Influencing long-term change through activism and advocacy is a fundamental part of the charity sector’s work, and has been for centuries.
But it isn’t easy. Advocacy is by nature a risky business with no guarantee of success. A charity campaign may play out over many years in complex and changing conditions. How do you even start to achieve your campaigning goals? How do you know if your campaign has made a difference?
We think charities can plan campaigns that make an impact, and can understand how their work has affected social change.
Find out how our insights could help you plan, monitor and assess your campaigns.
Key tools, resources and commentary on campaigning
Now we have another general election around the corner, many charities will be gearing up to get their causes up the policy agenda. But in such a complex and ever-changing environment—where attitudes and the policy agenda are affected by a million different factors—how can campaigners know if their efforts are having an impact?
NPC’s briefing paper following our event on how charities can measure the impact of their campaigning work.
A practical guide to focusing on impact while planning, delivering and evaluating a campaign.
Campaigning is a powerful tool for bringing about social change, but it is a risky pursuit for many charities, involving as it does the spending of often scarce time and money on activities for which success is far from guaranteed. Measuring the impact of your campaigning will raise your confidence in pursuing this course, as well as fulfilling your responsibility to assess whether—and how well—your strategy works.
The Quakers have been campaigning for centuries, and have been at the forefront of some of the most significant social reforms in history. Here Recording Clerk of Quakers in Britain Paul Parker shares what have they learned about what makes effective activism, and how they're working to increase their impact.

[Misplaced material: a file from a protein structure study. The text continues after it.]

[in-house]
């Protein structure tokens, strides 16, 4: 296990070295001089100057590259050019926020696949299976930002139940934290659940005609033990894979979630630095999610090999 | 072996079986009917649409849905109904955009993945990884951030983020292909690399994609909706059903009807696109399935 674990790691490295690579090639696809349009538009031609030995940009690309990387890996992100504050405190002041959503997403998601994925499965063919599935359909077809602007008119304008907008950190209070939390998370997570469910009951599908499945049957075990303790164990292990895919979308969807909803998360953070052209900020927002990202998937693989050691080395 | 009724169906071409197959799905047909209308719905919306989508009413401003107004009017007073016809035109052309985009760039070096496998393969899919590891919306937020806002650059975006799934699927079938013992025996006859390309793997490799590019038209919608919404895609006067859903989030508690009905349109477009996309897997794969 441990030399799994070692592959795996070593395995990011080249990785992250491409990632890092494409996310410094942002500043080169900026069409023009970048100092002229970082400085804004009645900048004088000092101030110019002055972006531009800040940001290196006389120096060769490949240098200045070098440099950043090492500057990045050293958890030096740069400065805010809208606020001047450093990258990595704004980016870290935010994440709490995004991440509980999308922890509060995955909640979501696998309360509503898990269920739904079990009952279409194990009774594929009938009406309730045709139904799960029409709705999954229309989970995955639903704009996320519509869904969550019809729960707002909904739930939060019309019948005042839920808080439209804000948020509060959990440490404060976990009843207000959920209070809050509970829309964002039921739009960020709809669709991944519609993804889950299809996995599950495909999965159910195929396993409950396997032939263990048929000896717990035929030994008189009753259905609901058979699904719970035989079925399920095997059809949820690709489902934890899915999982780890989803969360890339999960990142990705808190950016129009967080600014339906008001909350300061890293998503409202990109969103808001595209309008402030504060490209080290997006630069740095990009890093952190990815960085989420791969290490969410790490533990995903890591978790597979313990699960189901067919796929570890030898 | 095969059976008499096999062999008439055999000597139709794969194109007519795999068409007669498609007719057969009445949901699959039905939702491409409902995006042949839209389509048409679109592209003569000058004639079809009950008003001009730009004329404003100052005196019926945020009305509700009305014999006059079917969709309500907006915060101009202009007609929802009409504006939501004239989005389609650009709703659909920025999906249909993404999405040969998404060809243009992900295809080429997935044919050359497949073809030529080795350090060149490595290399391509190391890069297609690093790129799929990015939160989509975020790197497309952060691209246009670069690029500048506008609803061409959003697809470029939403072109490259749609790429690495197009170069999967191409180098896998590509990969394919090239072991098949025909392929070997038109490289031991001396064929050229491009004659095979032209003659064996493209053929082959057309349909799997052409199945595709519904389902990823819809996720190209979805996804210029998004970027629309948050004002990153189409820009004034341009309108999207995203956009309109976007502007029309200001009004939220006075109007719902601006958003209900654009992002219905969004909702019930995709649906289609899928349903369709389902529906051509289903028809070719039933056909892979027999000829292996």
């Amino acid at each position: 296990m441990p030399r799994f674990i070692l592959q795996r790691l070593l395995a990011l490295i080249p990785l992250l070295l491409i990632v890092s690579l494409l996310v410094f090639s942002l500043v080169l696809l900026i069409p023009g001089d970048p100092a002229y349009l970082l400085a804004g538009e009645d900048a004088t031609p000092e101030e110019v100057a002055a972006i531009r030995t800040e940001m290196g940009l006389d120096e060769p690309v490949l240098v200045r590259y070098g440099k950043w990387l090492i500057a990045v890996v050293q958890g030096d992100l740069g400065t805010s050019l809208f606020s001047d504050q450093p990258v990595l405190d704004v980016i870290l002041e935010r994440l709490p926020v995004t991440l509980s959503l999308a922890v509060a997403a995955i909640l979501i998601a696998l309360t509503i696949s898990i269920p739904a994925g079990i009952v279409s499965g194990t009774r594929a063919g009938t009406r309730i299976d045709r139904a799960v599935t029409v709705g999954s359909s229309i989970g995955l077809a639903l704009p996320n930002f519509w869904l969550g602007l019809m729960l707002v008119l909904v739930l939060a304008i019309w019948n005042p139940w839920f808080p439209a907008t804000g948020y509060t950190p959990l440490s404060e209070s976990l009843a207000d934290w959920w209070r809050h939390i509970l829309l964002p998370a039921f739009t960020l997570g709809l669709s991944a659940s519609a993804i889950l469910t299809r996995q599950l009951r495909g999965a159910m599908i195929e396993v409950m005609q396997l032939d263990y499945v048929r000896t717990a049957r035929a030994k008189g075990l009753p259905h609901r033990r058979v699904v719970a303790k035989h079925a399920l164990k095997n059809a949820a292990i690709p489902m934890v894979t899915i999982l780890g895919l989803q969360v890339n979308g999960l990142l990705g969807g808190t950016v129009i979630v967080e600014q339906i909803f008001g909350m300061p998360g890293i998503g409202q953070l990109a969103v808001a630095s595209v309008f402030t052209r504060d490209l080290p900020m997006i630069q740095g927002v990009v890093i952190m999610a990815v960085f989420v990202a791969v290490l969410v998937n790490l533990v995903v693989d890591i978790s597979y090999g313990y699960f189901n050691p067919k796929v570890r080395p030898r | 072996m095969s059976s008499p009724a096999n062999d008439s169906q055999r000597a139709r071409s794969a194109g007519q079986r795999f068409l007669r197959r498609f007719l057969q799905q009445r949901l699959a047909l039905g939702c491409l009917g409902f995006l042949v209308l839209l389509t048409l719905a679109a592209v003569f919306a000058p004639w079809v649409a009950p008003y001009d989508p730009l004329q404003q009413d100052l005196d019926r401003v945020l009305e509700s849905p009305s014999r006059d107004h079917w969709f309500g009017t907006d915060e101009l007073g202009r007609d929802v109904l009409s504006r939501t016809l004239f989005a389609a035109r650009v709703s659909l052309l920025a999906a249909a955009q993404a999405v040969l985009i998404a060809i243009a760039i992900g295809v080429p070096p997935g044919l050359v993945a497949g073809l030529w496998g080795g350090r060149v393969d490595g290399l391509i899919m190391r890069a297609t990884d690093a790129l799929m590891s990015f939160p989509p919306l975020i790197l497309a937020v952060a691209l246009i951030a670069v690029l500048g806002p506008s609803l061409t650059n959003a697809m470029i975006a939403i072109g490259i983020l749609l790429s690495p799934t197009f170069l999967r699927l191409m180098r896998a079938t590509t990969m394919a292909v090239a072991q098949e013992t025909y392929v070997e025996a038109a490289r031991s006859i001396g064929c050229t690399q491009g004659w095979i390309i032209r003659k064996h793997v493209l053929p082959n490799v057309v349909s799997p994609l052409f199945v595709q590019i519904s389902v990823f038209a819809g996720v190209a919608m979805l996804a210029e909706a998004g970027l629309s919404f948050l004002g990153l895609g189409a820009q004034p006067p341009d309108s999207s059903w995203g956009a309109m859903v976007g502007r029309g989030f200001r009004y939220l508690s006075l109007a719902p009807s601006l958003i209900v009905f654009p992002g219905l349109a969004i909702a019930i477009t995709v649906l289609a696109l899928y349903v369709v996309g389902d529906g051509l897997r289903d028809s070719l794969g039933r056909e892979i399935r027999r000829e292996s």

Campaigning has gained a new lease of life recently. But today’s challenges are too complex for any one organisation to tackle alone. Nick Martlew of Crisis Action argues why working in a coalition is a powerful way to campaign, and explains how to make collective action a success.
The claims from the British Red Cross that the NHS is facing an ‘humanitarian crisis’ have sparked a new row about charities and ‘political’ campaigning. With experience in the political world, Patrick Murray understands where these concerns come from. But, he argues, the things that frustrate those in politics about charities are exactly the reason they're needed.
Last week, NPC hosted a roundtable that asked whether charities are playing it safe with their campaigning activities in response to the Lobbying Act. Attendees included charity professionals, and campaigning and legal experts. Katie Boswell, who attended the event, summarises the insights and opinions of those present.
NPC’s briefing paper for trustees following our seminar on the role of charity trustees in campaigning.
Social campaigning has led to some of the greatest social and political improvements in modern history: the abolition of slavery; the extension of suffrage; the banning of landmines; and debt cancellation for the poorest countries.
Warren Buffett has contributed greatly to campaigns around women’s reproductive health. But as Trump and his party take control, will all of Buffett’s efforts be for naught? Is it a waste of money for philanthropists to invest in research and campaigns on issues that are subject to the whims of a shifting political landscape?